• This allocation requirement is stipulated in FASB Accounting Standards Codification Topic 958, Not-for-Profit Entities , and more specifically in FASB ASC 958-720-45. (
  • These entities may find helpful an overview and refresher of joint costs and what is allowable under U.S. generally accepted accounting principles (U.S. GAAP). (
  • FASB ASC 958-720-55-2 includes a flowchart that depicts a decision tree for helping to determine whether not-for-profit entities have joint activities and, if so, how joint costs should be allocated. (
  • The cost allocation methodology used should be rational and systematic, it should result in an allocation of joint costs that is reasonable, and it should be applied consistently given similar facts and circumstances. (
  • Joint costs are the costs of conducting joint activities that are not identifiable with a particular component of the activity. (
  • To help decisionmakers allocate funds effectively, the RAND Corporation developed a mathematical model of the cost of a wide variety of HIV prevention interventions. (
  • Not-for-profit entities must allocate joint costs from combined educational campaigns and fundraising solicitations between program costs and fundraising costs if certain criteria are met, according to the Financial Accounting Standards Board. (
  • 20 points ) Hint: Allocate the two cost pools (administrative costs and maintenance/utilities expenses) to the four departments using the nvo cost drivers. (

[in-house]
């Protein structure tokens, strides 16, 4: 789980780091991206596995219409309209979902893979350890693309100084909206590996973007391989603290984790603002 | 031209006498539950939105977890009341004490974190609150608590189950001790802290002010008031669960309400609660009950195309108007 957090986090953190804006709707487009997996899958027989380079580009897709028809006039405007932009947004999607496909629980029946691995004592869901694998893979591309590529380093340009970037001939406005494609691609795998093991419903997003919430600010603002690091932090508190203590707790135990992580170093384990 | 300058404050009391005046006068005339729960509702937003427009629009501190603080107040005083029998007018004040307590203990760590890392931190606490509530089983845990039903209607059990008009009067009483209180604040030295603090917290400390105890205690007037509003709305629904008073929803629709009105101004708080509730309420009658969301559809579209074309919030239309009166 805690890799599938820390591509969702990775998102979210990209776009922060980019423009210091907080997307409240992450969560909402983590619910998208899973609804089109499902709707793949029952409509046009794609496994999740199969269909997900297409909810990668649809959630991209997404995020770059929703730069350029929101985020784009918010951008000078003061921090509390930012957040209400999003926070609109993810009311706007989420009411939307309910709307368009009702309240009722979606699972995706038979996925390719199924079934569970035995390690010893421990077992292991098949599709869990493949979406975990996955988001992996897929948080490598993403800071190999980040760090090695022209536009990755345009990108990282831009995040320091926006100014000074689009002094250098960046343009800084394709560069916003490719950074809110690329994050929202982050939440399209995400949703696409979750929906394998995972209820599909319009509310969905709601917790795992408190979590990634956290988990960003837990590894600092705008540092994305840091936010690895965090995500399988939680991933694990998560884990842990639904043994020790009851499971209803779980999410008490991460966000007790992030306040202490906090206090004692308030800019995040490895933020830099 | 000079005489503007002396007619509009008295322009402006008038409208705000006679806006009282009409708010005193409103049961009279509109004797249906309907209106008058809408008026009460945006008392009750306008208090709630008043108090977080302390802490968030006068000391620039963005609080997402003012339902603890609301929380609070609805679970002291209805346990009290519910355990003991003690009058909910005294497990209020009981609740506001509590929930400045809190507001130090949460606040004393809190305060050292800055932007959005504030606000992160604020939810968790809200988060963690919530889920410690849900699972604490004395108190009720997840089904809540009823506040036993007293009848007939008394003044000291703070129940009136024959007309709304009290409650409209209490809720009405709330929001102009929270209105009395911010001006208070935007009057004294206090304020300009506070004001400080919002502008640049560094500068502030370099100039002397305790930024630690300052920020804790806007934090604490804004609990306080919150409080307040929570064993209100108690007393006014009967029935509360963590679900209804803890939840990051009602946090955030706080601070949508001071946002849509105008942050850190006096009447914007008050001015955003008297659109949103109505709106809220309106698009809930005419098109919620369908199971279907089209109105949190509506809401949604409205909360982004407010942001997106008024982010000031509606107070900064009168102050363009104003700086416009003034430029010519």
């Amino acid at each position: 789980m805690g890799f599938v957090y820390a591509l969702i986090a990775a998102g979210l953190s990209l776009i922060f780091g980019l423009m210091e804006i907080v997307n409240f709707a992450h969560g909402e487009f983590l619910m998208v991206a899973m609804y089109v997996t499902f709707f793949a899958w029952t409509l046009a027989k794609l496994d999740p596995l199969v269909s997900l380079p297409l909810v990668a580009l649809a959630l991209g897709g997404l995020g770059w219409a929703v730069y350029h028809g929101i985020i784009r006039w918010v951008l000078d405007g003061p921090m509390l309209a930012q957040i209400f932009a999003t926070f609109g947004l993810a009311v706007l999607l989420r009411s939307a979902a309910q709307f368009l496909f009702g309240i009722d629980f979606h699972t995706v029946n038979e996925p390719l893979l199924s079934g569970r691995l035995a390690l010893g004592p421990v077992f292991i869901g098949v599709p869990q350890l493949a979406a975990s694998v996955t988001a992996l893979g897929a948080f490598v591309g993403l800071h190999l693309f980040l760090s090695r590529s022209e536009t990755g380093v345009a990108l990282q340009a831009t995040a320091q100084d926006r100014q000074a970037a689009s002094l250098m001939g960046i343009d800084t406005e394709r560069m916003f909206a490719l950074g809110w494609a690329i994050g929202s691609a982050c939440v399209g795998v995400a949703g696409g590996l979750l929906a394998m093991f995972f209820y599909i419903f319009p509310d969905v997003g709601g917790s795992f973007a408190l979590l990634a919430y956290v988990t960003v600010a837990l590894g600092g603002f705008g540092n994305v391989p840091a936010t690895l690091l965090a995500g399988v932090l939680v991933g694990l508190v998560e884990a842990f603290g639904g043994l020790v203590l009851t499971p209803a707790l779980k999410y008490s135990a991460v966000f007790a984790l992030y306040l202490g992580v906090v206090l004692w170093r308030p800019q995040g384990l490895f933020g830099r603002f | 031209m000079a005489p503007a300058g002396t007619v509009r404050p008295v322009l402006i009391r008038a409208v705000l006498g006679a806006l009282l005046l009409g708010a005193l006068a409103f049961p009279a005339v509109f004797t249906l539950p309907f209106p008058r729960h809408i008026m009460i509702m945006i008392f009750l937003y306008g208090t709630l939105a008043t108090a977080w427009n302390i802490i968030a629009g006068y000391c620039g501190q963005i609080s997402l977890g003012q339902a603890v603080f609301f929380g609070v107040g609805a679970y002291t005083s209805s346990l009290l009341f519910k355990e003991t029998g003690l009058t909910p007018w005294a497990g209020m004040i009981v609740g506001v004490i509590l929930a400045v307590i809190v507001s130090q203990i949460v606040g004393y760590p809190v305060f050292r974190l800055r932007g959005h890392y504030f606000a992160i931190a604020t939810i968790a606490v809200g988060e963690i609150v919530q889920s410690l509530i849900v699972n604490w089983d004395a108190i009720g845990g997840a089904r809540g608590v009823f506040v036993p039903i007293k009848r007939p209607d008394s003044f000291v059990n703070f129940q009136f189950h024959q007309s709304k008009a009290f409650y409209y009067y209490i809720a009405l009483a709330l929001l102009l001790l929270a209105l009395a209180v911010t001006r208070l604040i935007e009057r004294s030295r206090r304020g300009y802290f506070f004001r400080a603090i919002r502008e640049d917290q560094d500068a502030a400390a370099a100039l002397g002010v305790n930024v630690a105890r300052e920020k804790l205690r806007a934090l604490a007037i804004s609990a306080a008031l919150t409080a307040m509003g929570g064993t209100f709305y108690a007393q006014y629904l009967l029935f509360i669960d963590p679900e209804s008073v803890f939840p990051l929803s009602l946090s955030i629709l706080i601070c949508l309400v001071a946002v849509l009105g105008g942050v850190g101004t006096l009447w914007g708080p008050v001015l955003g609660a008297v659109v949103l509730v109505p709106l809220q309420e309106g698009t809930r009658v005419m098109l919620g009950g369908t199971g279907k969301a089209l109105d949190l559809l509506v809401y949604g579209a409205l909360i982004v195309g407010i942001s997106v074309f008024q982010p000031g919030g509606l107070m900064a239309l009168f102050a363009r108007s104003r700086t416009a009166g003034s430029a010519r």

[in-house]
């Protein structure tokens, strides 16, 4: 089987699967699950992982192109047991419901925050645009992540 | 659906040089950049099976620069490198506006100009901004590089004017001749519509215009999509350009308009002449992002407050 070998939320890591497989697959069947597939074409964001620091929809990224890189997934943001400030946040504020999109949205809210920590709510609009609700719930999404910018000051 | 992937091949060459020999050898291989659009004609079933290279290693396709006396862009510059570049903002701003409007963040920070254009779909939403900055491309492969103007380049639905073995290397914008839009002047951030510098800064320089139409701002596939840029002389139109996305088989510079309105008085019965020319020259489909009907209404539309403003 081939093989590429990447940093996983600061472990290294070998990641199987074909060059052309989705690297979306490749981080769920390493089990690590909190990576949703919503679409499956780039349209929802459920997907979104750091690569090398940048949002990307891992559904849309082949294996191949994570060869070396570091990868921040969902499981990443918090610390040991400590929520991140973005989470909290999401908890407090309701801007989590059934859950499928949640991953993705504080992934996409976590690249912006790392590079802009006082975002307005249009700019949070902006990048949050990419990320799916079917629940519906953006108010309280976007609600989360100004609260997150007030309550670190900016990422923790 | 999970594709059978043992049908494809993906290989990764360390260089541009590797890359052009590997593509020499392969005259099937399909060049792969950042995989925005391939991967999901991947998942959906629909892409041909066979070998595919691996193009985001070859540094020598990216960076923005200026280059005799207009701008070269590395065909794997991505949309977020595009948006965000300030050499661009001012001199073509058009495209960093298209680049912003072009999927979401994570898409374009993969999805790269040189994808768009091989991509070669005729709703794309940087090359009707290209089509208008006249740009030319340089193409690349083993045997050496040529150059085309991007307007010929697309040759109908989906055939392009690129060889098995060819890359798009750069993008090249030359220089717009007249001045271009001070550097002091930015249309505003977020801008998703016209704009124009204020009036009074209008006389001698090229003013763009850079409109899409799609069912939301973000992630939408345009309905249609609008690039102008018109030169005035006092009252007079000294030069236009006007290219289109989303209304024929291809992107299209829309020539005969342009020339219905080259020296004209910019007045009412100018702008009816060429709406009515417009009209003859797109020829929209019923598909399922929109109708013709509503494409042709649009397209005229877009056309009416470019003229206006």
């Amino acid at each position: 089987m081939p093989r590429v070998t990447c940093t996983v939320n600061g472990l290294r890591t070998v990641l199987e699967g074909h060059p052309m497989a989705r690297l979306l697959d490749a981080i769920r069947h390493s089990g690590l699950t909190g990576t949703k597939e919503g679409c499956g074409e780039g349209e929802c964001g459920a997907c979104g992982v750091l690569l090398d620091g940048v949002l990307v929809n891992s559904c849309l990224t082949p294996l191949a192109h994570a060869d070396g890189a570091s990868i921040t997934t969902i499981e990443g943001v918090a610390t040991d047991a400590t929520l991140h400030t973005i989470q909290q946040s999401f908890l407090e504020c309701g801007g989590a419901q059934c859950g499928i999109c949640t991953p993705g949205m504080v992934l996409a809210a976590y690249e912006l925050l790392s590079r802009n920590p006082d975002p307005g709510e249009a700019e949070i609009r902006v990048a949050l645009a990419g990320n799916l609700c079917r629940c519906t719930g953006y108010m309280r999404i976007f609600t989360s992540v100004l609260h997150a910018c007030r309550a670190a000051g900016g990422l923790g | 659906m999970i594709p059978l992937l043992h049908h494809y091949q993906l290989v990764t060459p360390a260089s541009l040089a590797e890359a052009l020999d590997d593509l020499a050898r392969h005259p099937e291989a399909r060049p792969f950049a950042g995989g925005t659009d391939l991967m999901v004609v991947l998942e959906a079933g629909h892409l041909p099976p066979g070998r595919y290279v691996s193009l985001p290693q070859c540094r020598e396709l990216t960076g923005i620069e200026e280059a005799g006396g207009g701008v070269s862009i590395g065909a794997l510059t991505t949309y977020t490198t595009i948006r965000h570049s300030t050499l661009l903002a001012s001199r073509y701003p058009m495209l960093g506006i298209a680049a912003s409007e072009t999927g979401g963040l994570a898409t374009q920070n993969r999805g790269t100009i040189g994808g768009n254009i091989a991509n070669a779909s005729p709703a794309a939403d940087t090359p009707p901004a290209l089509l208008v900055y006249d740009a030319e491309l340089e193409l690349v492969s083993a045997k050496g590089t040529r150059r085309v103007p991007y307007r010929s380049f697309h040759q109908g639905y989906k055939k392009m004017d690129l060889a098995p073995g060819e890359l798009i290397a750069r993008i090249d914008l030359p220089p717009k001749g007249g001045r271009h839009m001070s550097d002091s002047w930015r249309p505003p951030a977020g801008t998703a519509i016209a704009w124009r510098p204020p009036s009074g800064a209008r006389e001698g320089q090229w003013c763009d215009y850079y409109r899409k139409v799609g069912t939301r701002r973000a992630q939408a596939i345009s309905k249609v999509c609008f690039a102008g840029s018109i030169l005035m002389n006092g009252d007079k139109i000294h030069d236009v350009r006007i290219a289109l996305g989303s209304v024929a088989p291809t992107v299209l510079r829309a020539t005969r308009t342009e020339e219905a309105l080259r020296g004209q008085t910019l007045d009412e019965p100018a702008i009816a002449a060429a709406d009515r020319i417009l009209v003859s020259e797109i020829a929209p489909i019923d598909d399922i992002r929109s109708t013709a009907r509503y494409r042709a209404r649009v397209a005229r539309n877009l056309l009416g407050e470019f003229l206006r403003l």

• The client made international process improvements to clarify its intercompany access spend, and determined that there was a gap of $2M per month between its access cost in the US division and the amount it could allocate to customer contracts. (
  • On an annual basis, government contractors allocate these costs across the sites that they have worked on during the past year. (
  • At each stage, we compared the leaf construction costs (CC), payback time (PBT), leaf area based N content ( N A ), maximum CO 2 assimilation rate ( P max ), specific leaf area (SLA), photosynthetic nitrogen use efficiency (PNUE), and leaf N allocated to carboxylation ( N C ), and to bioenergetics ( N B ). The relationships between these leaf functional traits were also determined. (
  • An abundant body of empirical evidence points to cases where this allocation seems to follow political considerations rather than seeking to maximise efficiency (Carvalho 2014, Cole 2009, Dinc 2005, Khwaje and Mian 2005, Lazzarini et al. (
  • Equally, according to Wang and Kopfer [ 2 ], logistics collaboration helps small- and medium-sized companies to reduce costs, while increasing operational efficiency. (
  • The results show that considering ABO/ Rh (D)-compatible blood substitution can remarkably increase the efficiency of emergency blood allocation while lowering blood shortage, and the preference order of possible ABO/ Rh (D)-compatible substitutions has an influence on the allocation solution. (